J. PHILIP..comment # 22... .   I wonder why 60 or 90 days... did you read Mitchell's comment # 16?  He said the same thing.  I would love a 45 day closing... I think 60 to 90 days is way to long. And I have even closed a few loans in NY and Long Island in the last 6 months.  Maybe the lenders in that area are just slower. Maybe we should talk.  ;o)

 

Apr 12, 2010 01:47 AM #30
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Joe Pryor
The Virtual Real Estate Team - Oklahoma City, OK
REALTOR® - Oklahoma Investment Properties

I always point out that the closing date on the contract says on or before. In the old days of anything goes lending without proper documentation, sure we could close quickly. Now that a full process is required with timelines, regulations, and full docs, we need to get real. Since I go back 20 years in business it just seems like normality has been restored.

Apr 12, 2010 02:01 AM #31
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Jeff Belonger
Social Media - Infinity Home Mortgage Company, Inc - Cherry Hill, NJ
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COLEEN.. comment # 23... . I am going to take a stab at a specific comment that you made.  You said.. "It seems to me, though, even when all of the documents are ordered and obtained in a timely manner, things often fall apart on the lender piece.  Not sure why that is, especially when clients have info documenting their stellar credit ratings, etc."

Not attacking lenders in Florida, but a lot of how a loan gets done starts with the loan officer. How good of an application that they take and how much of the information did they collect from the borrower.  This also happens in other states, when loans need extensions.  About 25% of my business is done in Florida and I am baffled myself on how long it takes some lenders.  Yes, it could be the lenders, but most of the blame that I place is on the loan officer.  I might write a blog on this...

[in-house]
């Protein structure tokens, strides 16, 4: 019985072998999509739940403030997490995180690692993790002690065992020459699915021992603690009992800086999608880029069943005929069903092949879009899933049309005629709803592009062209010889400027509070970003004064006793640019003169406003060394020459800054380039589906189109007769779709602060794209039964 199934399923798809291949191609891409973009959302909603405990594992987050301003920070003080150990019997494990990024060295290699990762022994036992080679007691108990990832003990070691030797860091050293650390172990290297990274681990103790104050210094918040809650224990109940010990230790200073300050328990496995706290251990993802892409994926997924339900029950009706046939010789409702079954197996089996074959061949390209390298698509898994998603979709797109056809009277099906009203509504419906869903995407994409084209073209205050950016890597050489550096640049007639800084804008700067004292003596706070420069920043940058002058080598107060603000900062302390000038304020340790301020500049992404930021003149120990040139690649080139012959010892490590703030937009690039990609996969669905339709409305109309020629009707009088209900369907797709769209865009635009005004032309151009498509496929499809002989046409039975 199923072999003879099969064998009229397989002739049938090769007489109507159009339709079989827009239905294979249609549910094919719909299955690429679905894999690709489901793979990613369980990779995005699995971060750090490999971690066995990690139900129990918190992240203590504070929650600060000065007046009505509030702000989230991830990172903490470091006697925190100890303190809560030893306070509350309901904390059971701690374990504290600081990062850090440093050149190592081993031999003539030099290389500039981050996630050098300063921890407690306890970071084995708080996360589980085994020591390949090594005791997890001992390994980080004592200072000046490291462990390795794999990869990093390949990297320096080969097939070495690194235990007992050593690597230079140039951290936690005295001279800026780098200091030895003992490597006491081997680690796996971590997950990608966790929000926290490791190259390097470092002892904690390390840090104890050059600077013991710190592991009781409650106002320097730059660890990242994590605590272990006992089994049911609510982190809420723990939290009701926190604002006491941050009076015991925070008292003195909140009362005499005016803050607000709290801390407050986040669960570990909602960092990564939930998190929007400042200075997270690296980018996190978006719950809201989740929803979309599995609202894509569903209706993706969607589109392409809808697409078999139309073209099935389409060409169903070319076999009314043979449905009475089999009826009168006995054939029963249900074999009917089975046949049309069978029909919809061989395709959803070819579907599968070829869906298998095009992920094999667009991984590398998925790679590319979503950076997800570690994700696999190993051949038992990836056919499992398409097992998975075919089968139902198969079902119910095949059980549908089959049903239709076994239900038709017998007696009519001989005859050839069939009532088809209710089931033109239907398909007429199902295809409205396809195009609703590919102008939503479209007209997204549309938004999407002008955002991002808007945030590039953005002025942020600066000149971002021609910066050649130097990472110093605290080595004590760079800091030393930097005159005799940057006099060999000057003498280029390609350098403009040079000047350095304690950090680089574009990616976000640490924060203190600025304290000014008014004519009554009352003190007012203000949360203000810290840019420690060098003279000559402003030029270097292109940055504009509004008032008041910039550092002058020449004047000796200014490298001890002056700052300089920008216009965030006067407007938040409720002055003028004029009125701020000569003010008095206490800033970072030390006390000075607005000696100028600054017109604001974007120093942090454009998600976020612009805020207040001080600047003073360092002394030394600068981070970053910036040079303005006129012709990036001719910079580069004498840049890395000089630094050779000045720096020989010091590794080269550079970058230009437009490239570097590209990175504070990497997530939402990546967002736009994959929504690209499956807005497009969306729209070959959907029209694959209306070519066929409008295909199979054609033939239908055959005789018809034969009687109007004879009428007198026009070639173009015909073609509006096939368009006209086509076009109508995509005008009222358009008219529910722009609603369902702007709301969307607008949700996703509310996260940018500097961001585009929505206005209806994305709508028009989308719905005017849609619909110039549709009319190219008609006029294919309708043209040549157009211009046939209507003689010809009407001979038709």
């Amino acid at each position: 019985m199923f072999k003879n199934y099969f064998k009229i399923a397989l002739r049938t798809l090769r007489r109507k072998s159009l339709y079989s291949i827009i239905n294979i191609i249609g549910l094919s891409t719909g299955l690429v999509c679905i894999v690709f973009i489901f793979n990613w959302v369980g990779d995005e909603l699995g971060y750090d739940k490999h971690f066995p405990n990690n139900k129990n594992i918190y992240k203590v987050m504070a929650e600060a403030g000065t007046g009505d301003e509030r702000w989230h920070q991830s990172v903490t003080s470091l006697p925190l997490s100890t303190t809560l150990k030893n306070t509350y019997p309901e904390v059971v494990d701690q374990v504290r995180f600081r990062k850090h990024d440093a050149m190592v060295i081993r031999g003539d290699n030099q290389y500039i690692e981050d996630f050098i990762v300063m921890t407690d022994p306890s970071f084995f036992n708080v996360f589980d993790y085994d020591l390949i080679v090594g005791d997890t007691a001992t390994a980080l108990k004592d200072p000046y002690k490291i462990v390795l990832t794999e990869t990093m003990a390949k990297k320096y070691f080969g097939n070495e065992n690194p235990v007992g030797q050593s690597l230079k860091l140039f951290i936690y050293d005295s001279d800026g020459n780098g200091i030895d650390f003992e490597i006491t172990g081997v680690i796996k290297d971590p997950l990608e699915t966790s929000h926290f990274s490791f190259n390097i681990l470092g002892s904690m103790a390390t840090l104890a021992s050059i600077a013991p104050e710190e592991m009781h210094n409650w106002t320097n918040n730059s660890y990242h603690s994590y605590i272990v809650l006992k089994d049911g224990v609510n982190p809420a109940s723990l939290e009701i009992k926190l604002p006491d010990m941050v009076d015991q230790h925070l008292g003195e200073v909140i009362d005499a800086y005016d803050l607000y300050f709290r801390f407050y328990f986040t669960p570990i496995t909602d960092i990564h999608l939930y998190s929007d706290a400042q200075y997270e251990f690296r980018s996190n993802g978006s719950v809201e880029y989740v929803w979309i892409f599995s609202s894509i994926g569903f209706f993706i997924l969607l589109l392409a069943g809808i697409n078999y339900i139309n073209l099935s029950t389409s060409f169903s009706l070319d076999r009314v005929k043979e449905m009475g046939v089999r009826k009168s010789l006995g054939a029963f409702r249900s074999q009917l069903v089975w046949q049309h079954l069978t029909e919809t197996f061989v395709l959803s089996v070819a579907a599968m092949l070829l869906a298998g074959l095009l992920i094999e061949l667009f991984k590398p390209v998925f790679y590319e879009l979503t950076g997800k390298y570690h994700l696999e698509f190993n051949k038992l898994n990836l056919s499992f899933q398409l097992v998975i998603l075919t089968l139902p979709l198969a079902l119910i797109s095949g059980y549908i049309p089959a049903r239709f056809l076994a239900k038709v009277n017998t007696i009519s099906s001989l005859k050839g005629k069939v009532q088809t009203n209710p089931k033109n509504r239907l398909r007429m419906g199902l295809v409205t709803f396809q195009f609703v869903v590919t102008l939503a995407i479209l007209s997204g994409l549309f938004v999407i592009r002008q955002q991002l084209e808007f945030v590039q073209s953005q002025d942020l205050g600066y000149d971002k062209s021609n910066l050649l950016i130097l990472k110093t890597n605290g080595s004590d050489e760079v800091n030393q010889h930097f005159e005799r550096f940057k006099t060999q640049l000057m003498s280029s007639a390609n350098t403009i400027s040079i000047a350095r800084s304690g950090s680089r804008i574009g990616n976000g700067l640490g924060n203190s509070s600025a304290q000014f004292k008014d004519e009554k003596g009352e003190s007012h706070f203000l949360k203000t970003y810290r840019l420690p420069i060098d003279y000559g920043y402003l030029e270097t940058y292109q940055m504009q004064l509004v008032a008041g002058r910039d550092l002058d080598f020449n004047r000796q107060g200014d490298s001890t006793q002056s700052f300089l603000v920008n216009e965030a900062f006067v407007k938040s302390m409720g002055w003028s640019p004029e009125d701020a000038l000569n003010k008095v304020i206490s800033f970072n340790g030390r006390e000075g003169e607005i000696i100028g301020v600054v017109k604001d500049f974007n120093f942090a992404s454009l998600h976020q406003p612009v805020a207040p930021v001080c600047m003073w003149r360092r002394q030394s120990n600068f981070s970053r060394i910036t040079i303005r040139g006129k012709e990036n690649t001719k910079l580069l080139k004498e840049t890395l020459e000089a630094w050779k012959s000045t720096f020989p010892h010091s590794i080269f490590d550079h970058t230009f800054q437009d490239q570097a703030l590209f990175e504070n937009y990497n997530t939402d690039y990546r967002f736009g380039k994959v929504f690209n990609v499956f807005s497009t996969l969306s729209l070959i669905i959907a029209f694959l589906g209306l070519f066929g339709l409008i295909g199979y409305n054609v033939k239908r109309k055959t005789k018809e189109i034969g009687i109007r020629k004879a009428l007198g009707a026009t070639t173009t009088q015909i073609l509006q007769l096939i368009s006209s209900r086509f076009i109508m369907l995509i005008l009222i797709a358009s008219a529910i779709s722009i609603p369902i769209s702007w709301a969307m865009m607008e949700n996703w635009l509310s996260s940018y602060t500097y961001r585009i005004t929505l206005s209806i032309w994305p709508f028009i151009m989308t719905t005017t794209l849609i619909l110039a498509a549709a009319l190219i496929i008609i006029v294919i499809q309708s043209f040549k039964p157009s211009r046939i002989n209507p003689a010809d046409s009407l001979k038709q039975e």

Overall, yes, time lines need to be talked about, with all parties involved. I would love to have a 45 day closing, with a commitment date due 30 days from contract. My life would be much easier.  But overall, in my opinion, hitting specific dates comes down to good communication and being prepared with the borrower going into contract. I think many loan officers don't do the appropriate leg work upfront when they pre-qaulify a borrower.  Just my opinion.

 

BOB.... . I would agree... and thanks for that polite compliment.

MELISA..... . I am sure agents would sometimes tell you something differently. I have seen and heard it first hand myself. And so many people point the fingers at others. And thanks for the compliment.

MARTHA.... . it clearly sounds like this loan officer is not setting expectations for all that are involved. I wrote setting expectations to a certain level.  You know that even though I am New Jersey, I could always help out some. I can do loans in Maryland. ;o)   PS.. if my policy was 48 hours, I tack on 24 more hours and stay on top of it. So many things can happen just to delay the answer for one more day.  Hope that deal works out for you and your clients in the end.

PAM.... .  I am still amazed at 60 day closings... I wish I had that much time.  ;o)